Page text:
Every year around this time, Port Jefferson becomes the center of the Suffolk County high school track and field world. Like the swallows to Capistrano, athletes, coaches, officials, spectators and media converge on the scenic waterside village, the home to the Section XI Individual Championships/state qualifier.
I’ve driven this route so often that I could virtually do it with my eyes closed (although I would strongly recommend against that). So, there I was on Friday, headed to Port Jefferson High School for the first day of the two-day meet. Driving north on Route 25A, I made a left onto Liberty Avenue, following it up to Old Post Road before starting to make a right onto Brook Road. It was at that point when a Port Jefferson constable, with a deadly serious look on his face, held up a hand and halted me. After walking over to the passenger’s side door, he asked me, “Where are you going?”
I replied, “To the track meet,” pointing in the direction of the track, which sits alongside Brook Road.
Then, eyeing me suspiciously, as if I was up to no good, he asked me in an unfriendly manner, “Who are you?”
(Welcome to Port Jefferson.)
“I’m a reporter here to cover the track meet,” I told him.
Then, after a few quiet seconds, he directed me to make a right onto the next street up the road and find parking somewhere around there. Brook Road, where track and field visitors have parked their cars for years, was closed. School buses were permitted down the road to drop off athletes and coaches, but that was it. Barriers were erected to keep all others out.
Fine enough. My own speculation is that some Brook Road residents had complained enough that something was done to keep the nuisance of track and field traffic that they experience two days a year off their road — and move it onto the roads of their neighbors.
Port Jefferson has a beautiful track and field facility, probably the best among Suffolk high schools, so it’s no wonder that it hosts this big meet. Parking, however, has always been tricky here. This year, veteran sports photographer Garret Meade said, the parking situation was the worst he had ever seen.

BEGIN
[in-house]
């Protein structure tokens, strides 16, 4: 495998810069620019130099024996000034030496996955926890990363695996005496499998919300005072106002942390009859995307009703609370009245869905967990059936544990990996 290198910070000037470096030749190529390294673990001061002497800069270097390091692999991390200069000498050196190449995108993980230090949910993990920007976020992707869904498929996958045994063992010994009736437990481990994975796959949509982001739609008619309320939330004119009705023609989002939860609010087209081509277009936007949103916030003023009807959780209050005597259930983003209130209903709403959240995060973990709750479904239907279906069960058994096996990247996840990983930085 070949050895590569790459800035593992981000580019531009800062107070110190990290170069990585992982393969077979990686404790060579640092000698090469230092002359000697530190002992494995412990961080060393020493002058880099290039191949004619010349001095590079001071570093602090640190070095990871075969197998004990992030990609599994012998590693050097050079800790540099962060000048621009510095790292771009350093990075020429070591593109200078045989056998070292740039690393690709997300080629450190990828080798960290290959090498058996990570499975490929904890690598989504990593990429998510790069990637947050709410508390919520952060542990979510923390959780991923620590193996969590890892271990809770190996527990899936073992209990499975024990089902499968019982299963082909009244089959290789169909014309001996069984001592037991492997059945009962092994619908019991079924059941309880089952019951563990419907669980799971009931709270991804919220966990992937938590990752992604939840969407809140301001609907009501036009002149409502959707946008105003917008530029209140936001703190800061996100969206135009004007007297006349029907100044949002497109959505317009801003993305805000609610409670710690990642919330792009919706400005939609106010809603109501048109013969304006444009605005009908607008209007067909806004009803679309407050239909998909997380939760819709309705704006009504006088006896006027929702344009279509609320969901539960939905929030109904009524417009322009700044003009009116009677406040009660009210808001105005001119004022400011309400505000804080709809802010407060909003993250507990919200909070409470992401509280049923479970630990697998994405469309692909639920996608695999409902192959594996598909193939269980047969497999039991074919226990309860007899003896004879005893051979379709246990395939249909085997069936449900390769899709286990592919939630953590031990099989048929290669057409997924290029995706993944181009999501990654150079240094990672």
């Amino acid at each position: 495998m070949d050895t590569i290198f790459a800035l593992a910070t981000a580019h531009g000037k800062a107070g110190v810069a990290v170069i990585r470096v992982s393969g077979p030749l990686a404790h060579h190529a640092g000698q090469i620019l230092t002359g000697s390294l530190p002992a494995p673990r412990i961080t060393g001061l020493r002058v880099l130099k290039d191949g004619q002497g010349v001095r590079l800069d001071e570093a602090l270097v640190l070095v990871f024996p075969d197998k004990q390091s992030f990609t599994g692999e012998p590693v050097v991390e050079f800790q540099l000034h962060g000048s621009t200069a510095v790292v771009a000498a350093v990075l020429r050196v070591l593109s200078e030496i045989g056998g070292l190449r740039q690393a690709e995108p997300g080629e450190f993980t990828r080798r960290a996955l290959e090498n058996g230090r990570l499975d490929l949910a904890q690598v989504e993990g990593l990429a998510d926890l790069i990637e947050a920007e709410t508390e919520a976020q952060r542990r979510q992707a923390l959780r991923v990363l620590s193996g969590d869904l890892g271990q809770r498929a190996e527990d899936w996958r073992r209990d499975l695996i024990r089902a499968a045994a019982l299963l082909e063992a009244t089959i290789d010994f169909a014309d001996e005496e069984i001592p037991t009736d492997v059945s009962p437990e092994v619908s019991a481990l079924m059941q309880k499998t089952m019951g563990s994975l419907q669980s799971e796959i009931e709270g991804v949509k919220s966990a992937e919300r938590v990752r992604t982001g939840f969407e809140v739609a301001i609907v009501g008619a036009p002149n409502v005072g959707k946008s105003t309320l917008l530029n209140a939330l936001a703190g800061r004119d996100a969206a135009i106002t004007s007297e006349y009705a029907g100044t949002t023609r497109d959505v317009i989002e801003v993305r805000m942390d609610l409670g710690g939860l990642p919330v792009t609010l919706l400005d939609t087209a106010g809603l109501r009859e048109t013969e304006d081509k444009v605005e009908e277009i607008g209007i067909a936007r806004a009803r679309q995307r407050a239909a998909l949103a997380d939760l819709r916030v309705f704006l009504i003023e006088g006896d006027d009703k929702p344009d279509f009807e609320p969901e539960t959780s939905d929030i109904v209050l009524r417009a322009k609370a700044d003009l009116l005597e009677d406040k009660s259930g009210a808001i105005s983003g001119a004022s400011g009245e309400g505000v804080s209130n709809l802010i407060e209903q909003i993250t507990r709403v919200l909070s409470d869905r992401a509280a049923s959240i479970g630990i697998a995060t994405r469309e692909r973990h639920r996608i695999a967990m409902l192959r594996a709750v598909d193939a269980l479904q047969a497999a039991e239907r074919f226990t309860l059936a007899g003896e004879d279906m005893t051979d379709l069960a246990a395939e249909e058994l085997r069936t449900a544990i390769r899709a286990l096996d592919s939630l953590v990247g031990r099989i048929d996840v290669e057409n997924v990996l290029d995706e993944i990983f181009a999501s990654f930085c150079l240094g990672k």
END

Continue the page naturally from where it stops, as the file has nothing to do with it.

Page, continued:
But parking is only one of the challenges to covering this meet. Track meets in general are a three-ring circus, with multiple events going on at the same time.
That’s good and bad for a reporter. The good side is that it means there are multiple opportunities to find stories, whether they be on the track or in the field events. The bad side is trying to keep up with it all. With all of the running, hurdling, jumping, throwing and vaulting going on, one can feel as if he is swirling amid a tornado of activity. Even veterans of track meets can miss things.
Despite trying our best to keep tabs on things, Garret and myself both missed seeing the girls 800-meter final on Friday. We didn’t get to see Shoreham-Wading River senior Shannon McDonnell pull out a thrilling victory in 2 minutes 14.62 seconds. We were in the pole vaulting area at the time, watching Riverhead’s Jonah Spaeth soar to a second-place finish at 14 feet, and a place in the state meet.
On Saturday, we didn’t get to see Bishop McGann-Mercy senior Sasa Vann blaze to victory in the 400-meter final in a school record time of 56.61 seconds. We were watching drama unfold in the triple jump, as two Riverheaders, senior Melodee Riley and sophomore Kyra Braunskill-Miller, landed first and second, respectively. They both will compete in the state meet.
We nearly missed the boys 1,600-meter final, only catching the last lap of that race when Garret alertly noticed that it was being run. We were focused on the boys discus up to then.
The bottom line is you’re going to miss something at a track meet. With multiple events going on at the same time, it’s bound to happen. And that’s even with the wonderful new smartphone app offered by www.just-in-time-racing.com that provides real-time results of events as they are completed (it’s a must-have at 99 cents for high school track aficionados). A person has only two eyes and two legs.
Of course, that means there’s a lot to see. A big track meet like this is an adventure.
Parking in Port Jefferson can be one, too.